if test $var7 -ne $var8
echo " file is still in the prossess of being uploadig so exiting will check after 4 hr  " >> /tempdir/pvmscript/scriptlog.log
sleep 50s
#if the size was constant copy the file to destination
if test $check1 = "true" 
echo " upload was complete so copying the debug.iso file  " >>  /tempdir/pvmscript/scriptlog.log
cp $var6 /tempdir/PVM_Builds/ 
echo " writing the folder name to the list of folders which we have copied " >>  /tempdir/pvmscript/scriptlog.log
echo $var3 >> /tempdir/pvmscript/foldernames.txt
echo " copying is complete  " >> /tempdir/pvmscript/scriptlog.log
#echo $foldercheck >> /vmfs/volumes/Storage1/PVM_Builds/foldernames.txt
echo " it do not have the debug.iso file so leaving the directory "  >>/tempdir/pvmscript/scriptlog.log
echo $var3 >> /tempdir/pvmscript/foldernames.txt
#rm -f /var/temporary.txt


Here are some comments and requests for clarification, see the interrupt section below for a possible answer.

(Happy to update your question.) )

How big are these files?

Whether you can control when these files are created (for example, database backups).

It would also be helpful to know more details about these files, such as size, MB, GB, TB, PB? and the source, db-backup, or ???。 from which they were created

Are your concerns theoretical, proactive exploration of worst-case scenarios, or if you encounter real problems, how often are they and what are the consequences?

Is your SLA an impractical/unattainable management pipe dream? If so, then you must start creating documentation to indicate that the current system will require X number of additional resources (personnel, hardware, programming, etc.) to correct the defects in the system.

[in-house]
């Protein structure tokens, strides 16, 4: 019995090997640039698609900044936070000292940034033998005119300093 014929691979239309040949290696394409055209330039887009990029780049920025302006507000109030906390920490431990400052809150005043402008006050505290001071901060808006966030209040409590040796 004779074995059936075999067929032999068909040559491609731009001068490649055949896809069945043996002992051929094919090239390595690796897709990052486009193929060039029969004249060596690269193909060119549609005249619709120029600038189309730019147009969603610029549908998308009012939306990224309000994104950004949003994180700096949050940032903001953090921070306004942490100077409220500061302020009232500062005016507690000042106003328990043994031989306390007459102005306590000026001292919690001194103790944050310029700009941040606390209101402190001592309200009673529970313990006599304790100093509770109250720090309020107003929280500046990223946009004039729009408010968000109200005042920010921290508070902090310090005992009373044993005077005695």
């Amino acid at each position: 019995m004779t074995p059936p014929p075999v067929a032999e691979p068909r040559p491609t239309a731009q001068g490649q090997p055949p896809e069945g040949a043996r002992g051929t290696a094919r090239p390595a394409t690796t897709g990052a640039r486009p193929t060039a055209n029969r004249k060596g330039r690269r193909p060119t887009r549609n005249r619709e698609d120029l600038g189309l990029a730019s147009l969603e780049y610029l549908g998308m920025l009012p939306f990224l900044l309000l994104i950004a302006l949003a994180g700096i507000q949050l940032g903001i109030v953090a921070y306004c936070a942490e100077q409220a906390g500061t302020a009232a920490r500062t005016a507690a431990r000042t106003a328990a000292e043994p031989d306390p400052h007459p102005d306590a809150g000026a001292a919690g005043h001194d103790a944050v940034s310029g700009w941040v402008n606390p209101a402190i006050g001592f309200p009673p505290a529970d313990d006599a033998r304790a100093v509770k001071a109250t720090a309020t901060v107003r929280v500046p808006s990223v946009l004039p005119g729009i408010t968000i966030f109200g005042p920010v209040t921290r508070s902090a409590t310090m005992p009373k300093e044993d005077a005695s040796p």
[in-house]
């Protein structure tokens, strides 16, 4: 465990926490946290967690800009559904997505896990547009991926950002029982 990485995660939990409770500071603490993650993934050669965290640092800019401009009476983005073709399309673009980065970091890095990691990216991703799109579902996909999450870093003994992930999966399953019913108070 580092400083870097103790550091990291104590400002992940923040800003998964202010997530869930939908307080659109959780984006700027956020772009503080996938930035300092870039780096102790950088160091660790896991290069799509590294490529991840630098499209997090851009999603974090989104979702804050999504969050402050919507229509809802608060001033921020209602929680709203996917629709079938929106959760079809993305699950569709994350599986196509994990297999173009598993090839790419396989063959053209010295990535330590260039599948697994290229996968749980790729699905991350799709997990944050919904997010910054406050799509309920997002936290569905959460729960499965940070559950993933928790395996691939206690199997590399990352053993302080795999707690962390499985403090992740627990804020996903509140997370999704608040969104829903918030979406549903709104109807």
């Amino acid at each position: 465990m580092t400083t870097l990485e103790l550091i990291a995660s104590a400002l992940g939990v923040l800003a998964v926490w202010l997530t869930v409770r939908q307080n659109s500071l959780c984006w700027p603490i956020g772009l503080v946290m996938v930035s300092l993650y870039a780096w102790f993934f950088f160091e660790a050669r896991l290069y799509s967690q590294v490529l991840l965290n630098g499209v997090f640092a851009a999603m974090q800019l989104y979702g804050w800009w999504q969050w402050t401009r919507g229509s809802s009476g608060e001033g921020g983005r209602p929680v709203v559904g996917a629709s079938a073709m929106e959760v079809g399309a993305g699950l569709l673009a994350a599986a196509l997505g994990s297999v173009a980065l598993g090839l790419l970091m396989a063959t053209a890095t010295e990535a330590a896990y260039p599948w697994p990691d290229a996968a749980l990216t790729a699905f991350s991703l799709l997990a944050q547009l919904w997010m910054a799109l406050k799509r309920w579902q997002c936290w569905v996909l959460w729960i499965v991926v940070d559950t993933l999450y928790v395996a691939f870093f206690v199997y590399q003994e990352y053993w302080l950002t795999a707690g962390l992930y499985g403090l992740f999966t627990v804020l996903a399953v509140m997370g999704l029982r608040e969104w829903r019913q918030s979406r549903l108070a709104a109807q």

If the transferred file is a data file created by the source

system, one technique is to have the source system create a “flag” file that is sent after the main file is sent.

It may contain similar details

  filename : TradeData_2012-04-13.dat
  recCount : 777777
  fileSize : 37604730291
  workOfDate: 2012-04-12
  md5sum    : ....

So now your system is waiting to discover that the flag file has been delivered because you are using a standard naming convention for each file you receive, and you are using a standard date stamp embedded in the file. When the file arrives, your script calculates each relevant detail and compares them to the values stored in the flag file.

If you can’t schedule this level of detail, at least you can compare tests for new files after a generic flag file, a daily batch of files (all files are sent after all files are completed) against a set of tests that make sense for your particular situation,…… Some of the following:

  • The file must be at least X large
  • The file must have at least N records
  • The file can never be smaller than yesterday’s file
  • And so on

Then your defense is “we can’t have full control over these files, but we checked their X, Y, Z and it passed those tests, that’s why we loaded them”.

While rsync may be good, I don’t understand how you can be sure it’s safe to start loading files in some of the cases mentioned, as rsync might start adding more data to the file.

Read through your script, and if you can’t get a detailed flag file from the source code, you’re on the right track. Glenn Jackman’s solution aims to achieve the same goal with less code. You can put it into the script file “” or similar and put it into a while loop that exits only when the “” exits successfully. I guess I want some type of notification and it already takes 3*normalTime to run. But when you try to cover all the conditions, it can get very complicated. There are 3rd party tools to manage file downloads, but we never had the budget to buy them, so I can’t recommend any tools.


Hope this helps.